Jean Blewett

(4 November 1872 - 1934 / Scotia, Lake Erie, Ontario)

Earth To The Twentieth Century - Poem by Jean Blewett

You cannot take from out my heart the growing,
The green, sweet growing, and the vivid thrill.
'O Earth,' you cry, 'you should be old, not glowing
With youth and all youth's strength and beauty still!'

Old, and the new hopes stirring in my bosom!
Old, and my children drawing life from me!
Old, in my womb the tender bud and blossom!
Old, steeped in richness and fertility!

Old, while the growing things call to each other,
In language I alone can understand:
'How she doth nourish us, this wondrous mother
Who is so beautiful and strong and grand!'

Old, while the wild things of the forest hide them
In my gray coverts, which no eye can trace!
Hunted or hurt, 'tis my task to provide them
Healing and soothing and a hiding place.

And then, my human children, could you listen
To secrets whispered in the stillness deep
Of noonday, or when night-dews fall and glisten-
'Tis on my bosom that men laugh and weep.

Some tell me moving tales of love and passion,
Of gladness all too great to be pent in-
The sweet, old theme which does not change its fashion-
Another cries out brokenly of sin.

While others filled with sorrow, fain to share it,
Hide tear-wet faces on my soft brown breast,
Sobbing: 'Dear Mother Earth, we cannot bear it,
Grim death has stolen all that we loved best!'

The old familiar cry of loss and sorrow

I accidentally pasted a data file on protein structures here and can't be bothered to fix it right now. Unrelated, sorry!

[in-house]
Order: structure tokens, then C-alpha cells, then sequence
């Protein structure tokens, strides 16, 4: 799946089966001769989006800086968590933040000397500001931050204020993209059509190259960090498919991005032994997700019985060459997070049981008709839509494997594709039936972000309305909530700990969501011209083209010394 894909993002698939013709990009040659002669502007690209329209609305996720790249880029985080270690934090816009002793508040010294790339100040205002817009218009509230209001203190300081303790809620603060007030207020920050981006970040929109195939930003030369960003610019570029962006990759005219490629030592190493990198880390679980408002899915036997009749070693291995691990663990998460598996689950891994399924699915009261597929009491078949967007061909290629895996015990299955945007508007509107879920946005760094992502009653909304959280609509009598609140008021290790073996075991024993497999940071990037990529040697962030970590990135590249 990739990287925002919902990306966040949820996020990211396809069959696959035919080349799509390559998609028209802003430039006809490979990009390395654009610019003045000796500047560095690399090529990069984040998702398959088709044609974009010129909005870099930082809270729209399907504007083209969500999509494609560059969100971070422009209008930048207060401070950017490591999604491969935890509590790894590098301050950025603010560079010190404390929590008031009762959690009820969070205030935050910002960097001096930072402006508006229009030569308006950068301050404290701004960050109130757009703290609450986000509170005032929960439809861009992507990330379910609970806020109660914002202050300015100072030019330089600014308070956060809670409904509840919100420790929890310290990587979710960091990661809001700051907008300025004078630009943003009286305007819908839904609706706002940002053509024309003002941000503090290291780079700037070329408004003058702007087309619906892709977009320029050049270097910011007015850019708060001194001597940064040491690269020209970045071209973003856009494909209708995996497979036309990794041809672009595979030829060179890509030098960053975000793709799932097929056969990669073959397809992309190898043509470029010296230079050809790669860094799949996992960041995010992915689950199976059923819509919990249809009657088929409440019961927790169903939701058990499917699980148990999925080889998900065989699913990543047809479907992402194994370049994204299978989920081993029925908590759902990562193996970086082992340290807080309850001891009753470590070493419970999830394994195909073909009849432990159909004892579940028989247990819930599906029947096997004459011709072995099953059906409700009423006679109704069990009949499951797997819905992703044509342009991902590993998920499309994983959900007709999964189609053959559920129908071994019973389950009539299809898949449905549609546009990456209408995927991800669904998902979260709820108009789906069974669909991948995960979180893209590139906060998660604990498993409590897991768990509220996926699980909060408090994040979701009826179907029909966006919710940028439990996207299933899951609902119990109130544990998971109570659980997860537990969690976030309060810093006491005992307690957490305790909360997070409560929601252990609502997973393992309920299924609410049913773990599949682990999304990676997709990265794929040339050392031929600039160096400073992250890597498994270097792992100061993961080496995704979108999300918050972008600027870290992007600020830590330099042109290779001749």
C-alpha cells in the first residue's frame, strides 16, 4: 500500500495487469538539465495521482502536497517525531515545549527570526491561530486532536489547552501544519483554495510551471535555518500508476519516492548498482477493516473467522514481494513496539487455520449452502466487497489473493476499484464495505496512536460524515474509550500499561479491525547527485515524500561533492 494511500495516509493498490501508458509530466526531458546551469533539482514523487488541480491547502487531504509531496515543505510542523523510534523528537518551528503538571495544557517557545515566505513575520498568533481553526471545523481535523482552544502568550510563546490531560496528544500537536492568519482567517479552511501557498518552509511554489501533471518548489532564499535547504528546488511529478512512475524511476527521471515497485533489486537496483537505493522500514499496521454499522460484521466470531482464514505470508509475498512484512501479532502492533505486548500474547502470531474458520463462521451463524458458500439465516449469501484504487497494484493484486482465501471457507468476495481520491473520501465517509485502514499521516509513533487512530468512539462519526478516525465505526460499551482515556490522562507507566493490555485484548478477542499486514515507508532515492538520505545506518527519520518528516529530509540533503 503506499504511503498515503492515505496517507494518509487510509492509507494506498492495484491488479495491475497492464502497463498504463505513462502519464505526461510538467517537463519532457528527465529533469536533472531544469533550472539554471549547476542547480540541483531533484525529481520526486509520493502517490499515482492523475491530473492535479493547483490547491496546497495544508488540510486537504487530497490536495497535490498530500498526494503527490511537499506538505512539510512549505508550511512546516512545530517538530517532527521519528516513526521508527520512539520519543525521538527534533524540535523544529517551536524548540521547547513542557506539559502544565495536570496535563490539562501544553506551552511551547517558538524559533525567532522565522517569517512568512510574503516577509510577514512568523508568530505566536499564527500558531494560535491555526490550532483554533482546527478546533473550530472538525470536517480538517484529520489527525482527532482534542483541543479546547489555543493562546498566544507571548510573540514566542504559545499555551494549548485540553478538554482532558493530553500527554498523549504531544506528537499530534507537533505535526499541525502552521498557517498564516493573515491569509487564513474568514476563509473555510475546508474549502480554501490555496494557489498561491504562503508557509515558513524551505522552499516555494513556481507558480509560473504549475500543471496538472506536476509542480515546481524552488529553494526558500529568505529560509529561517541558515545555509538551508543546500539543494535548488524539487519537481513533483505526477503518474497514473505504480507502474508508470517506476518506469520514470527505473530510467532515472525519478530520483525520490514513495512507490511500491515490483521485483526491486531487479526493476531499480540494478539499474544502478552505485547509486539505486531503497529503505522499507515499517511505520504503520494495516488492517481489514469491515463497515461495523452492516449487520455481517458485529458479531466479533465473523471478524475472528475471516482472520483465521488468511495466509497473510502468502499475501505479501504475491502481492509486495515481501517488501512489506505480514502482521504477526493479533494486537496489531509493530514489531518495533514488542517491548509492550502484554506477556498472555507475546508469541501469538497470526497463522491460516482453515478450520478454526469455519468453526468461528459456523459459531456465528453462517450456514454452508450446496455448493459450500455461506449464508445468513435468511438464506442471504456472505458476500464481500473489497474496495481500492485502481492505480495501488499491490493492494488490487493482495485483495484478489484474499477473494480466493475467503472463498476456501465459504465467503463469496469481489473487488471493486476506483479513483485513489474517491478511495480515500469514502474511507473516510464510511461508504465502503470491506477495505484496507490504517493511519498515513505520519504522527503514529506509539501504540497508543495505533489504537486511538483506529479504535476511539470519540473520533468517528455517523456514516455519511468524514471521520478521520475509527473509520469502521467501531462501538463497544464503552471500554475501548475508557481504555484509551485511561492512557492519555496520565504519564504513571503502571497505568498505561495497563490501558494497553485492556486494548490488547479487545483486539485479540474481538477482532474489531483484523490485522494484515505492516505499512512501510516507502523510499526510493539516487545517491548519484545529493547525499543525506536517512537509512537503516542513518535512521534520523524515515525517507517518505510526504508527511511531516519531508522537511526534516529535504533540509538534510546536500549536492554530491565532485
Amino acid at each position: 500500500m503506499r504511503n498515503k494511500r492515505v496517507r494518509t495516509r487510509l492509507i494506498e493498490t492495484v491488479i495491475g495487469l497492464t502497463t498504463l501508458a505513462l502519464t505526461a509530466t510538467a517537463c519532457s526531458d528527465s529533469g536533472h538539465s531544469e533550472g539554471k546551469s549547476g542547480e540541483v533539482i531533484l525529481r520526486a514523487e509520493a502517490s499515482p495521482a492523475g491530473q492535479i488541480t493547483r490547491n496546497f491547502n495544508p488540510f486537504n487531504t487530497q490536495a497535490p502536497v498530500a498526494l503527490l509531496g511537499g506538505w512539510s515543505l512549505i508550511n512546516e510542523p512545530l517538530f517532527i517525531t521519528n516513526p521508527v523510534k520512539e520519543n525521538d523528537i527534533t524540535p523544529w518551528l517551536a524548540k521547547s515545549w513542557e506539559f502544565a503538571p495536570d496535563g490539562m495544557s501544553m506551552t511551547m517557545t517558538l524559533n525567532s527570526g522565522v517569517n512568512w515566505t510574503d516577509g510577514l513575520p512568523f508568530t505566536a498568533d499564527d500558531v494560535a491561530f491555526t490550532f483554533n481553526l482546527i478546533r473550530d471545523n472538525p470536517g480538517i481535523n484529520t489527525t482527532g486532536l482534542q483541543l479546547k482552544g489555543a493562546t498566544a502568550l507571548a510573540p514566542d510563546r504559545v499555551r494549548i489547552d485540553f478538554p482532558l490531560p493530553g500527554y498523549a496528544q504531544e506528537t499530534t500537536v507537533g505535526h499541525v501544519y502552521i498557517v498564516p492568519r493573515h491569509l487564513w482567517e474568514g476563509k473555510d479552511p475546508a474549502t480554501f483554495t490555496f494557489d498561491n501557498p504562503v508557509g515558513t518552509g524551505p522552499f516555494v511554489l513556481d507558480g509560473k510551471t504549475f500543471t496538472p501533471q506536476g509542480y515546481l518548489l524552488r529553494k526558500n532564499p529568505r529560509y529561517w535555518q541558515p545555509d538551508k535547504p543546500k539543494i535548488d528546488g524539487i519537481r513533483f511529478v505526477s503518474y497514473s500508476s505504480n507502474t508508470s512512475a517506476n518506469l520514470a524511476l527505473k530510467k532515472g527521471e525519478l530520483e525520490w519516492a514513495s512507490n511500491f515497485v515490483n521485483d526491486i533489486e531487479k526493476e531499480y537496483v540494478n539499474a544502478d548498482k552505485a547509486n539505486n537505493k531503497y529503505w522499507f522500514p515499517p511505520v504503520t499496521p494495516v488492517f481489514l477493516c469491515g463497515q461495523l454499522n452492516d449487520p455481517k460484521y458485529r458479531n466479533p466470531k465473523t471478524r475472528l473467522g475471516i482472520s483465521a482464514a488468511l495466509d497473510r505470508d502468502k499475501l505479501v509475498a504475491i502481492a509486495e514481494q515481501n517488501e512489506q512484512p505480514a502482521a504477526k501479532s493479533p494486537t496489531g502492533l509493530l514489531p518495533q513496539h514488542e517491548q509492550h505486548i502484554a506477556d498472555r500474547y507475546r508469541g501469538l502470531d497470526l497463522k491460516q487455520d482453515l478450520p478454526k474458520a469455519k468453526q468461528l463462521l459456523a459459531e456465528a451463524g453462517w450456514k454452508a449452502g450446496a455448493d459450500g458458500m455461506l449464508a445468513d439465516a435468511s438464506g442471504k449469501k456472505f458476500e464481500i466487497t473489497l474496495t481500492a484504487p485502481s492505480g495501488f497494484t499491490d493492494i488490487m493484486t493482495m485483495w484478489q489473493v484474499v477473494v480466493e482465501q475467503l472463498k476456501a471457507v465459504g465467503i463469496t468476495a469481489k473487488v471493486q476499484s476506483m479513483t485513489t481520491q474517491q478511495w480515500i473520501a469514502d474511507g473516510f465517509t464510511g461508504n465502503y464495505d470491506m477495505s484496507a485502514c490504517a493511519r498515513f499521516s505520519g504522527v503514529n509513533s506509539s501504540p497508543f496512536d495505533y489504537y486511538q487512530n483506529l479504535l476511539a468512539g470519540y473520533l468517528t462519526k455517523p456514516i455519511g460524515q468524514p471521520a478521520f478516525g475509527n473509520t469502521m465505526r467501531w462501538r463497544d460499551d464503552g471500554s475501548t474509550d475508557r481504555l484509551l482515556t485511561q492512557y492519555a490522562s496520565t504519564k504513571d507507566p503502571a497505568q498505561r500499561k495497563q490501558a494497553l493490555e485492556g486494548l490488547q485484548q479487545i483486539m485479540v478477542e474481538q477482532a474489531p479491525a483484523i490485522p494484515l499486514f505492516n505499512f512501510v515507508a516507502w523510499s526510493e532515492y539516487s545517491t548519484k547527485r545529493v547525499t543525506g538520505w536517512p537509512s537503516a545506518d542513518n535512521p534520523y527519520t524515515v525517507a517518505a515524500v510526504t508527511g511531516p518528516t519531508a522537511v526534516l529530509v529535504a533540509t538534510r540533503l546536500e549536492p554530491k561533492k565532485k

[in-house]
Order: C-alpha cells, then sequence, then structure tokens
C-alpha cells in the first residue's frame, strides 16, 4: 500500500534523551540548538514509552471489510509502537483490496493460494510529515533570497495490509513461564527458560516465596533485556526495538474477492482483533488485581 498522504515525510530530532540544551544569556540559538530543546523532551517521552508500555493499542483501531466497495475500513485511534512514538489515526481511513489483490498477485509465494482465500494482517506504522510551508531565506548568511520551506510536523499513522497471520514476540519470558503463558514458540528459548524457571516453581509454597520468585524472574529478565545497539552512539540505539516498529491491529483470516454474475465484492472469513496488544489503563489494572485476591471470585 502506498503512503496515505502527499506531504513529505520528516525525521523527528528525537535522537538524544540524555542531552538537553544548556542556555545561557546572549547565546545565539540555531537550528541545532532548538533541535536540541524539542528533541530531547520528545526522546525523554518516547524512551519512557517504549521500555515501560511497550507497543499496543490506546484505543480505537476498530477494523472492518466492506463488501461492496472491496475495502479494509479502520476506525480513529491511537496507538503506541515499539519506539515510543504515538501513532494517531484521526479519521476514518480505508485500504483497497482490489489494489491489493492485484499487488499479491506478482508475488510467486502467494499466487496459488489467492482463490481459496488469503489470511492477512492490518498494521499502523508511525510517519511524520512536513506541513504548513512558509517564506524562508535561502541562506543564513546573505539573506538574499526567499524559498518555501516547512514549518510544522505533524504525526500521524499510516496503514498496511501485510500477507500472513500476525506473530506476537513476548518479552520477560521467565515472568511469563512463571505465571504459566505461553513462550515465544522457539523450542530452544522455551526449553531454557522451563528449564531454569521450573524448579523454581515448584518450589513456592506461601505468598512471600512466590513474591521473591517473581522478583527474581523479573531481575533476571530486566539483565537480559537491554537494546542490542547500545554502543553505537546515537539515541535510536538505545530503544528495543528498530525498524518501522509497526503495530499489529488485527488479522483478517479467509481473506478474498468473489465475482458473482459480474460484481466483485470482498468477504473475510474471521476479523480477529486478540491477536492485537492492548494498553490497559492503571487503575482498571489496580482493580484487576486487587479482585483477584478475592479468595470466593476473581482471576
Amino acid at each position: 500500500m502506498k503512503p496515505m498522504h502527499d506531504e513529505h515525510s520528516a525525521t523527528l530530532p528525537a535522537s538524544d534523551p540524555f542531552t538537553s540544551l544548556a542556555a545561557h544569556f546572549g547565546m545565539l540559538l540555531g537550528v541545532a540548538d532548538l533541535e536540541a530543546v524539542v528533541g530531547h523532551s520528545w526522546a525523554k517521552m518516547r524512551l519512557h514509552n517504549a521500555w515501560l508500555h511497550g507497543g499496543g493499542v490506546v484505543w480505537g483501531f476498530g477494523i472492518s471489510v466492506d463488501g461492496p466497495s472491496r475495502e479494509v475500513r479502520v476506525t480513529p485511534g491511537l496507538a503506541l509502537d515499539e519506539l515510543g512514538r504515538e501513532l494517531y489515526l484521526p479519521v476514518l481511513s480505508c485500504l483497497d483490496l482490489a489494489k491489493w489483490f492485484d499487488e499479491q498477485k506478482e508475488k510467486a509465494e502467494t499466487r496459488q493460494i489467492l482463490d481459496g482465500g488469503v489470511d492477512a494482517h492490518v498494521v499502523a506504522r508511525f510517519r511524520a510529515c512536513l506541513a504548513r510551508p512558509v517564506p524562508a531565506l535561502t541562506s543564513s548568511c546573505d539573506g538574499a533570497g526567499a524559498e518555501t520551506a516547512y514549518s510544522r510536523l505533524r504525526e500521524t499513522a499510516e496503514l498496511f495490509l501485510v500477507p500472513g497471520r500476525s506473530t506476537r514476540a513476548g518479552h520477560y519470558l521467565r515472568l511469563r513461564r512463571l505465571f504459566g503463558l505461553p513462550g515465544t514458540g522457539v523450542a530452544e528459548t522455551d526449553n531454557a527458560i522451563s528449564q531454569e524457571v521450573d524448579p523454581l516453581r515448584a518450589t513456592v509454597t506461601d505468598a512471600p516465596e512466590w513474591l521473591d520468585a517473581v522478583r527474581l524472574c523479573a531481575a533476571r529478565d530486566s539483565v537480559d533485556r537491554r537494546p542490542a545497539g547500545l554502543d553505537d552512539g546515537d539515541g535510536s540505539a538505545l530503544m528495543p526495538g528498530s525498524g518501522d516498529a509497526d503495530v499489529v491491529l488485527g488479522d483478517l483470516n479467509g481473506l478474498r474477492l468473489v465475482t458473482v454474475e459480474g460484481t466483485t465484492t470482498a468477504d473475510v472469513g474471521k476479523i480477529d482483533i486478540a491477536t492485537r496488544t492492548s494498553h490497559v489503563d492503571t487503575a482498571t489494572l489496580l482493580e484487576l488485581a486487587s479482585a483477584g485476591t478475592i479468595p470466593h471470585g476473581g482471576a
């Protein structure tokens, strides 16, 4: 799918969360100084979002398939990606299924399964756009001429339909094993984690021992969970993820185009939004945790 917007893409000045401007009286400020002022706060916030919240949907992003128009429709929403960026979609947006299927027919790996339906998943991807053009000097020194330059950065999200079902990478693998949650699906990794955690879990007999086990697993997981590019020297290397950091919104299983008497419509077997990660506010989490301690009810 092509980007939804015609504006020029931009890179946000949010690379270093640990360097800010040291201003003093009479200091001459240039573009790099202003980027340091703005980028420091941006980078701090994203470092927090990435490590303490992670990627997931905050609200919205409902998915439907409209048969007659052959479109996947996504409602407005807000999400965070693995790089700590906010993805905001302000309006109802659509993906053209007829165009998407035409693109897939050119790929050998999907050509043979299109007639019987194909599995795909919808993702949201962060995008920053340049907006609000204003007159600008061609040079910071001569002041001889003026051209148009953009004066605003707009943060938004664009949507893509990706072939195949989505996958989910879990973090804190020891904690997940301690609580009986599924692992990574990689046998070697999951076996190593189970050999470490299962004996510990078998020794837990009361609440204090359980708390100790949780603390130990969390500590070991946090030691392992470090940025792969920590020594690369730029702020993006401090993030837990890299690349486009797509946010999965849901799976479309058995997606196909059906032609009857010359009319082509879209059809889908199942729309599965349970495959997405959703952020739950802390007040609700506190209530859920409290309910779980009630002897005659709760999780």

I hear to-day-I heard it yesterday-
Ay, and will hear in every glad to-morrow
That ye may bring to me, O Century.

I answer mourner, penitent, and lover,
With quick'ning stir, with bud and leaf and sap:
'Peace, peace,' I say, 'when life's brief day is over
Ye shall sleep soundly in your mother's lap.'

The loss, the longing of mankind I'm sharing,
The hopes, the joys, the laughter and the tears,
And yet you think I should be old, uncaring,
The barren, worn-out plaything of the years!

Past centuries have not trodden out my greenness
With all their marches, as you well can see,
Nor will you bring me withered age or leanness.
March on-what are your hundred years to me

While life and growth within me glow and flourish,
While in the sunshine and the falling rain
I, the great Mother, do bring forth and nourish
The springtime blossom and the harvest grain?

March on, O Century, I am safe holden
In God's right hand, the garner-house of truth-
The hand that holds the treasure rare and golden
Of life, and sweetness, and eternal youth!

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Poem Submitted: Tuesday, May 8, 2012

Poem Edited: Tuesday, May 8, 2012

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